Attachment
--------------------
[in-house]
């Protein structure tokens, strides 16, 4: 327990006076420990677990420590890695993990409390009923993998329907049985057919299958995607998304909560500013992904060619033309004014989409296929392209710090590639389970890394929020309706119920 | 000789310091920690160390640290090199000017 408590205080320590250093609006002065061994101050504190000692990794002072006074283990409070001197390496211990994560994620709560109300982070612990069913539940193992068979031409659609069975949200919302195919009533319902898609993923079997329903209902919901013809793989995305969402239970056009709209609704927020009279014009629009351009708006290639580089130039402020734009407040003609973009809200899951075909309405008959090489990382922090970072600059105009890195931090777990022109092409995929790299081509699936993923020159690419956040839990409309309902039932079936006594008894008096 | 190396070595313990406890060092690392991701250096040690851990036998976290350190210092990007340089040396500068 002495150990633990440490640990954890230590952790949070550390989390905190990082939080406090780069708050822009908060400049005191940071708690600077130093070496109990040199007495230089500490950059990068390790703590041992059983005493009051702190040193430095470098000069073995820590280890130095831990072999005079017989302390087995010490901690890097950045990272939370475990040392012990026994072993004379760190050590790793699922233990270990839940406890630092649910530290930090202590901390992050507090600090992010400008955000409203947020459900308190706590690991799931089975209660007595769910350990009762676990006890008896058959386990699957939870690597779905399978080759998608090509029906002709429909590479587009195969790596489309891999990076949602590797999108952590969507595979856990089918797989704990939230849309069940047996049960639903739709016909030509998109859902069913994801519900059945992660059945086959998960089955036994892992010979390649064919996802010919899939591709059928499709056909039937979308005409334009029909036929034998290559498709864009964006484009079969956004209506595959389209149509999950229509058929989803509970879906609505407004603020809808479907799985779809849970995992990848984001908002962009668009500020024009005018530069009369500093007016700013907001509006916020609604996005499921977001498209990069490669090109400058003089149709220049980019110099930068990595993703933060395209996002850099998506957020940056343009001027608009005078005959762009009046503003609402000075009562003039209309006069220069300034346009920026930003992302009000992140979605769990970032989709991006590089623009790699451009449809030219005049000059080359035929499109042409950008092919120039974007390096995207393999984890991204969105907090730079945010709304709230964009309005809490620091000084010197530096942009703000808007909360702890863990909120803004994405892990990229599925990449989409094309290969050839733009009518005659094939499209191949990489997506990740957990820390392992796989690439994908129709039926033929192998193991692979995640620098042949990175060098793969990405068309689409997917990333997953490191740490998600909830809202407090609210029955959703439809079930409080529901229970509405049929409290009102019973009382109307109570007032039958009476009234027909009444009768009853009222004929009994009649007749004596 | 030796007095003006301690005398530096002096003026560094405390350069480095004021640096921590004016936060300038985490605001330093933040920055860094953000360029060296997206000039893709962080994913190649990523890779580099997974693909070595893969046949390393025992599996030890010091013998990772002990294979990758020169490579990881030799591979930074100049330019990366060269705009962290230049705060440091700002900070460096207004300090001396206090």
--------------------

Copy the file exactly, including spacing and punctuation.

[in-house]
């Protein structure tokens, strides 16, 4: 327990006076420990677990420590890695993990409390009923993998329907049985057919299958995607998304909560500013992904060619033309004014989409296929392209710090590639389970890394929020309706119920 | 000789310091920690160390640290090199000017 408590205080320590250093609006002065061994101050504190000692990794002072006074283990409070001197390496211990994560994620709560109300982070612990069913539940193992068979031409659609069975949200919302195919009533319902898609993923079997329903209902919901013809793989995305969402239970056009709209609704927020009279014009629009351009708006290639580089130039402020734009407040003609973009809200899951075909309405008959090489990382922090970072600059105009890195931090777990022109092409995929790299081509699936993923020159690419956040839990409309309902039932079936006594008894008096 | 190396070595313990406890060092690392991701250096040690851990036998976290350190210092990007340089040396500068 002495150990633990440490640990954890230590952790949070550390989390905190990082939080406090780069708050822009908060400049005191940071708690600077130093070496109990040199007495230089500490950059990068390790703590041992059983005493009051702190040193430095470098000069073995820590280890130095831990072999005079017989302390087995010490901690890097950045990272939370475990040392012990026994072993004379760190050590790793699922233990270990839940406890630092649910530290930090202590901390992050507090600090992010400008955000409203947020459900308190706590690991799931089975209660007595769910350990009762676990006890008896058959386990699957939870690597779905399978080759998608090509029906002709429909590479587009195969790596489309891999990076949602590797999108952590969507595979856990089918797989704990939230849309069940047996049960639903739709016909030509998109859902069913994801519900059945992660059945086959998960089955036994892992010979390649064919996802010919899939591709059928499709056909039937979308005409334009029909036929034998290559498709864009964006484009079969956004209506595959389209149509999950229509058929989803509970879906609505407004603020809808479907799985779809849970995992990848984001908002962009668009500020024009005018530069009369500093007016700013907001509006916020609604996005499921977001498209990069490669090109400058003089149709220049980019110099930068990595993703933060395209996002850099998506957020940056343009001027608009005078005959762009009046503003609402000075009562003039209309006069220069300034346009920026930003992302009000992140979605769990970032989709991006590089623009790699451009449809030219005049000059080359035929499109042409950008092919120039974007390096995207393999984890991204969105907090730079945010709304709230964009309005809490620091000084010197530096942009703000808007909360702890863990909120803004994405892990990229599925990449989409094309290969050839733009009518005659094939499209191949990489997506990740957990820390392992796989690439994908129709039926033929192998193991692979995640620098042949990175060098793969990405068309689409997917990333997953490191740490998600909830809202407090609210029955959703439809079930409080529901229970509405049929409290009102019973009382109307109570007032039958009476009234027909009444009768009853009222004929009994009649007749004596 | 030796007095003006301690005398530096002096003026560094405390350069480095004021640096921590004016936060300038985490605001330093933040920055860094953000360029060296997206000039893709962080994913190649990523890779580099997974693909070595893969046949390393025992599996030890010091013998990772002990294979990758020169490579990881030799591979930074100049330019990366060269705009962290230049705060440091700002900070460096207004300090001396206090």